Nostalgia as a coping mechanism is one I have seen in my own people, the evangelical and the fundamentalist, the ones who long for a world that we can never get back to (and maybe never existed at all). Christians too like to cling to a narrative where we were once the majority, in order to give meaning to a conflicted present and dour future (Tea Party, anyone?). The seemingly innocuous creep of nostalgia into nationalism has become one of our world’s biggest dividers, using differences to segregate us and to make violent action seem probable. When faced with trauma in our backgrounds (both real and perceived) stories and histories get passed around until they turn into myths, leaders and countries taking on god-like characteristics, histories overtaking scriptures in importance. I have seen boys crowded over computers, watching home videos of other boys just like themselves running through the jungle with machine guns, posing and posturing and calling for revenge. I have heard people in my own community damn people, cities, and nations to hell. I have seen leaders, throughout history, capitalize on these feelings to perpetuate violent means, to create new exiles who will in turn vilify them.

When I drive by the streets where I first met my Somali Bantu friends over eight years ago, I am startled by vivid memories and the grief they hold therein. Several months ago in the car, apropos of nothing, I am sobbing violently and telling my husband, “If I just could have done more”—more homework clubs, job education courses, Jesus film showings, prayer times—then I could have done something. My friends would not be moving away. That they would not love violence, or get married at age 15, or be crushed by debt the rest of their lives. In the weird way that nostalgia works, I am casting myself as a hero of sorts in our narratives. (Later I will recollect how my outburst sounds strangely similar to the one Liam Neeson gave at the end of “Schindler’s List”—I could have saved one more!, and trust me when I say I understand how ridiculous this all is, how the past seems to hold such a grave importance, how I could have changed anything.) But underneath my histrionics is the unsettling reality that I am not needed anymore, and if I am, then I don’t have the strength to do it. We are both being abandoned, forgotten, as we forge on in a world that is still reluctant to give up the space, to make a place for us wanderers.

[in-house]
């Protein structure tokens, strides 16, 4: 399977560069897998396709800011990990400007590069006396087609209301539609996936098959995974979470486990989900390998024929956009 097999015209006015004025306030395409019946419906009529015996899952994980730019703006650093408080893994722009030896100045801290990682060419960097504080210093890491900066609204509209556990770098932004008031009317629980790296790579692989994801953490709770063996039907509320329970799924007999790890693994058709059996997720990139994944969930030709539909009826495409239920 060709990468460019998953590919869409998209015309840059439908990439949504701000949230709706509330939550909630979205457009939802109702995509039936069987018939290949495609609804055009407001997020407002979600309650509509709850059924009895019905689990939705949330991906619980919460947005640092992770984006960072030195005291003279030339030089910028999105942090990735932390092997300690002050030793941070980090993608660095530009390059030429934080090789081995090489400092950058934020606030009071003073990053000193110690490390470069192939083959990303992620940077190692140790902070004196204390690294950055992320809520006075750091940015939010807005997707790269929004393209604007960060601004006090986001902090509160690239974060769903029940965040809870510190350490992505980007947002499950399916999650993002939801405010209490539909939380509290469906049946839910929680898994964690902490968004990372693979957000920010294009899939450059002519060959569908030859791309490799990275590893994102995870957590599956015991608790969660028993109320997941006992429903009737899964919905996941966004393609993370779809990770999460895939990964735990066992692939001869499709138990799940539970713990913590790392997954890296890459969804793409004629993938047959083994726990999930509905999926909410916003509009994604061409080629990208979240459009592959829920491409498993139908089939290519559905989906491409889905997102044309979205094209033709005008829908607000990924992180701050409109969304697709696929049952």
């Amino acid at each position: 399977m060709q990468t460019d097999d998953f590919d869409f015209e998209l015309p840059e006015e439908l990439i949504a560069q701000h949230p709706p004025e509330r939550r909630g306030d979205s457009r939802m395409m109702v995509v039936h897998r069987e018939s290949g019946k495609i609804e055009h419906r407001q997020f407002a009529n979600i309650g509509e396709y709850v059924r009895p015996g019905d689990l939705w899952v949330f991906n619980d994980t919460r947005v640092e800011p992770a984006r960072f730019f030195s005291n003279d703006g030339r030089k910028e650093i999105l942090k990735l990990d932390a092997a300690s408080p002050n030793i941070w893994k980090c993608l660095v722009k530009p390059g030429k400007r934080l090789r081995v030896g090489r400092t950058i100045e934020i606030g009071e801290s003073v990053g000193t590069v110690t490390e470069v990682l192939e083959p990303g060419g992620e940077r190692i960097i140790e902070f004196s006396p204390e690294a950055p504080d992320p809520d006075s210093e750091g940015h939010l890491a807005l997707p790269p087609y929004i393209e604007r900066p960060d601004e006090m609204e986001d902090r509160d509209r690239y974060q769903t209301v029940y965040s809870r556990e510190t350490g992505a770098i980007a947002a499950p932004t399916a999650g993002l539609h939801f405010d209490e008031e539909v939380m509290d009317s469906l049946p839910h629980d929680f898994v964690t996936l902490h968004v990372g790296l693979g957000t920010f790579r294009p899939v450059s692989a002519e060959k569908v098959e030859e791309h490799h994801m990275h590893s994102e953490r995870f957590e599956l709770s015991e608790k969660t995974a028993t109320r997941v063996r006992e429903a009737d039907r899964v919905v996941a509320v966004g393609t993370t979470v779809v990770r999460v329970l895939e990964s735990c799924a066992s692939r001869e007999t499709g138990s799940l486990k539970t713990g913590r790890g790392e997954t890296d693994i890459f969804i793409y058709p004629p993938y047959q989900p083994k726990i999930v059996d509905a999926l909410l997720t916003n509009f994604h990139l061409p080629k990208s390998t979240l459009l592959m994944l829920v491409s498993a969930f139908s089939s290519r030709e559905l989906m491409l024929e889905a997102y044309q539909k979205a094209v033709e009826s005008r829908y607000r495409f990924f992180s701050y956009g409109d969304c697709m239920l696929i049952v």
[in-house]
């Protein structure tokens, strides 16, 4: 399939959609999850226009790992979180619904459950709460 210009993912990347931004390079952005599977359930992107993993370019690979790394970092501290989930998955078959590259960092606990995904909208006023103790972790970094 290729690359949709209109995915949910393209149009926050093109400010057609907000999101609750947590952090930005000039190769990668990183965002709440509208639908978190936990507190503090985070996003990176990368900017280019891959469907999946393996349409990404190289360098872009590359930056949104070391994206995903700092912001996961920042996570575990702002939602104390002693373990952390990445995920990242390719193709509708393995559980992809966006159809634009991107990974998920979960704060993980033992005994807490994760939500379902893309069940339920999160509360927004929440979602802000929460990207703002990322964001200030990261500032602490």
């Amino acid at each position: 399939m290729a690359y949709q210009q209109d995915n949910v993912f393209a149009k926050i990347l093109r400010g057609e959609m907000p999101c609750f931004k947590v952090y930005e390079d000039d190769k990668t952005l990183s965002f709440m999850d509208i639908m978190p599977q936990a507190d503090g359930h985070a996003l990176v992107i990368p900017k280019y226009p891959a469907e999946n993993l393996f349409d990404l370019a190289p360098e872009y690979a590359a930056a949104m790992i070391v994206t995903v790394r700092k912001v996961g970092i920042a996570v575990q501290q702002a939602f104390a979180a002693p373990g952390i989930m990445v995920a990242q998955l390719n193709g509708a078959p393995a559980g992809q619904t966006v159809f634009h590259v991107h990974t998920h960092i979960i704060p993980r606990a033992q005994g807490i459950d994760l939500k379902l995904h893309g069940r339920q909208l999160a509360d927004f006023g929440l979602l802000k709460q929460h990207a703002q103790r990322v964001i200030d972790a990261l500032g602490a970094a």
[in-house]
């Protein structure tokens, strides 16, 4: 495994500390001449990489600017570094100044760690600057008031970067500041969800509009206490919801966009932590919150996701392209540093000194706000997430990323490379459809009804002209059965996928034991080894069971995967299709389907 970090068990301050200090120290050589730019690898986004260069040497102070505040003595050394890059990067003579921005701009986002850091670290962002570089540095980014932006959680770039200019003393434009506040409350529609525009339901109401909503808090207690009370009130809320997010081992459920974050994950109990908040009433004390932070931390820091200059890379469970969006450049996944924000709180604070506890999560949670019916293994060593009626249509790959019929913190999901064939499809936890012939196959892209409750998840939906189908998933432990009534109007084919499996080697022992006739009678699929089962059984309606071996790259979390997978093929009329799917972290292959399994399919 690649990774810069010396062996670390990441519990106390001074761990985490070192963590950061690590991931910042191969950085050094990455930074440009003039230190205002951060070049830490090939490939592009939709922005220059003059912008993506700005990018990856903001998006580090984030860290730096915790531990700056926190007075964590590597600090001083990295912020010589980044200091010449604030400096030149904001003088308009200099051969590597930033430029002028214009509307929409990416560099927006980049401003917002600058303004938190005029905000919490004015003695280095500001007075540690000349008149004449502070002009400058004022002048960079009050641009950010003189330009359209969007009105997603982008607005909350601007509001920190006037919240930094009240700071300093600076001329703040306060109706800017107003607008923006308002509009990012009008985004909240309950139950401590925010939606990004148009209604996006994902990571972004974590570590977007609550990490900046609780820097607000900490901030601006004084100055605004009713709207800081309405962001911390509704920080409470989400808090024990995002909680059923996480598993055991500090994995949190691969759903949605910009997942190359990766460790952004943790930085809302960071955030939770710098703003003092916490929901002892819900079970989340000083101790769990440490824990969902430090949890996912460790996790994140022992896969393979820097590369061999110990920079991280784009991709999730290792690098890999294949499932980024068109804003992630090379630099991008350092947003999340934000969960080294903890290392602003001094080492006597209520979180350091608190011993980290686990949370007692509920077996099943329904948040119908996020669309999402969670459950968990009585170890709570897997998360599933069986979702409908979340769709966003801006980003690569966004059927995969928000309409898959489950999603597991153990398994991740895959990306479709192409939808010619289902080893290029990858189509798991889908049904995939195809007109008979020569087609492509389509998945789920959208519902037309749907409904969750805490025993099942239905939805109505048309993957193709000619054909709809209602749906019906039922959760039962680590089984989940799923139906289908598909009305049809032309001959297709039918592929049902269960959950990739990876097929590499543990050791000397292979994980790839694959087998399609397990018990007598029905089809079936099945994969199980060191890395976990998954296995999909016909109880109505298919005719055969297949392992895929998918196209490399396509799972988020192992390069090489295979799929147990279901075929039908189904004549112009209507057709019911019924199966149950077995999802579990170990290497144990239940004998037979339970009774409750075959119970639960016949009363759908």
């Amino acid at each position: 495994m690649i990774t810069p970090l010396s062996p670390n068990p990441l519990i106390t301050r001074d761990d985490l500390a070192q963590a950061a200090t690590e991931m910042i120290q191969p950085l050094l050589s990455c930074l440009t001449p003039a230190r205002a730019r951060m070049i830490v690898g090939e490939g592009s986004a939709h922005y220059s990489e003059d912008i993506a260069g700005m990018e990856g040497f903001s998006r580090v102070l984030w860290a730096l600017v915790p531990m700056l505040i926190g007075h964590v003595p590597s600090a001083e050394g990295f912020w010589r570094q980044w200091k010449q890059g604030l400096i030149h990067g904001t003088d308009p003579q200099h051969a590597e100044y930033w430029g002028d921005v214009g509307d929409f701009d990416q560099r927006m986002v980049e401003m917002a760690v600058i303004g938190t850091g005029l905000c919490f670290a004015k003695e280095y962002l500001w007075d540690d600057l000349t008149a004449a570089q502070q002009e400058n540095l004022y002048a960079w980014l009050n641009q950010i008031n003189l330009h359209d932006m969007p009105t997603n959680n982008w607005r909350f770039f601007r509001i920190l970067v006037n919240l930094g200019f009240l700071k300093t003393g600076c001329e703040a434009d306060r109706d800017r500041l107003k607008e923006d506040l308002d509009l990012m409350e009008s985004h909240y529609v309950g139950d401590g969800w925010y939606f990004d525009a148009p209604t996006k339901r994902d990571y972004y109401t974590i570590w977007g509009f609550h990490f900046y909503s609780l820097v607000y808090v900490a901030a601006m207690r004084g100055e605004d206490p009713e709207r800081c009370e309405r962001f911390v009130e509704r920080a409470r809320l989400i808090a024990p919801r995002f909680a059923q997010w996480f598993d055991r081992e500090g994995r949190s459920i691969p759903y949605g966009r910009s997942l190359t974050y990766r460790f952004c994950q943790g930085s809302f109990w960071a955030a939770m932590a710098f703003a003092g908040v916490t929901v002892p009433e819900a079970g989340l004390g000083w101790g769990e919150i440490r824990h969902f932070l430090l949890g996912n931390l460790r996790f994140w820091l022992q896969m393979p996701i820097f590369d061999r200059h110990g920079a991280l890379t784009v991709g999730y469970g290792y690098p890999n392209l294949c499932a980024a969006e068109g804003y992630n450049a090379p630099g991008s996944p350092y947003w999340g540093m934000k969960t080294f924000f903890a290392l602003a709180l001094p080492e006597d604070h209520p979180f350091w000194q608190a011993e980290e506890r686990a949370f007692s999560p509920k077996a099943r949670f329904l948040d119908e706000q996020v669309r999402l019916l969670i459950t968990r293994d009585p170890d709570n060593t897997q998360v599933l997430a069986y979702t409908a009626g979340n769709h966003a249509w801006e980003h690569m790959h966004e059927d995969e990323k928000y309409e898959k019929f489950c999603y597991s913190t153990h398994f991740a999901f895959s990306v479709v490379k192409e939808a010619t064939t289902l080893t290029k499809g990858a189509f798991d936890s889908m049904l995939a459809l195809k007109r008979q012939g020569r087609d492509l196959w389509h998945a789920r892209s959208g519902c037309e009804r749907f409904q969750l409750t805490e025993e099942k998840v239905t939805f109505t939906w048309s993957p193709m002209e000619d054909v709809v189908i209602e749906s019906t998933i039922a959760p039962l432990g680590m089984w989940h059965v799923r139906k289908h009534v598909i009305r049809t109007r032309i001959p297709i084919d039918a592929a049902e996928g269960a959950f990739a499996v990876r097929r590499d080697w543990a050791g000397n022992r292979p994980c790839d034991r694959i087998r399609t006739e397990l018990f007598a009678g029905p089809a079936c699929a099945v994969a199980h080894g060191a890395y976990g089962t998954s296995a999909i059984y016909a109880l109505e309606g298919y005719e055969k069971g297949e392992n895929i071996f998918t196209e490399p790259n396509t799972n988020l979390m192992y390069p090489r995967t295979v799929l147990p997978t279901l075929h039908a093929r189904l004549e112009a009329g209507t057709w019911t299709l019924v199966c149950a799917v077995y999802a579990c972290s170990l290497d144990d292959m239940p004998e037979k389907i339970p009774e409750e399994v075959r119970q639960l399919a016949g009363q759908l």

In the past few months, I have found myself halfheartedly interacting with my neighbors, more times out of compulsion than love. I don’t call my Somali friends as often as I should, blaming busyness with work and family. I feel tired, all the time. Spades of refugees from Bhutan have taken up the available apartments left by the Somalis and my new neighbors cook me and my family food with a vengeance (I have been keeping tabs, and I am in a food debt the likes of which I will never emerge). They are wonderful friends, eager to learn English and visit and talk about life. They grow me vegetables in their gardens, buy clothes for my baby, are truly invested and interested in me. I laugh and I smile and I take their daughters to the pool on free day, and it is all very pleasant and good. But then I look at the pack of boys that I used to know, the ones whose mothers rarely leave the house anymore, the ones about whom I used to be so proud about being an intricate part of their lives. And even as I write here, immerse myself in the stories I never knew I would tell, all those weird twists that life has brought me, I know: my present state has become listless, as lukewarm as pool water in July. As I look back, I am finding that I am nostalgic for something that never even happened. I long for the world where I was saving everybody, and where everybody was being saved. And even though I know it never existed, I still miss it so.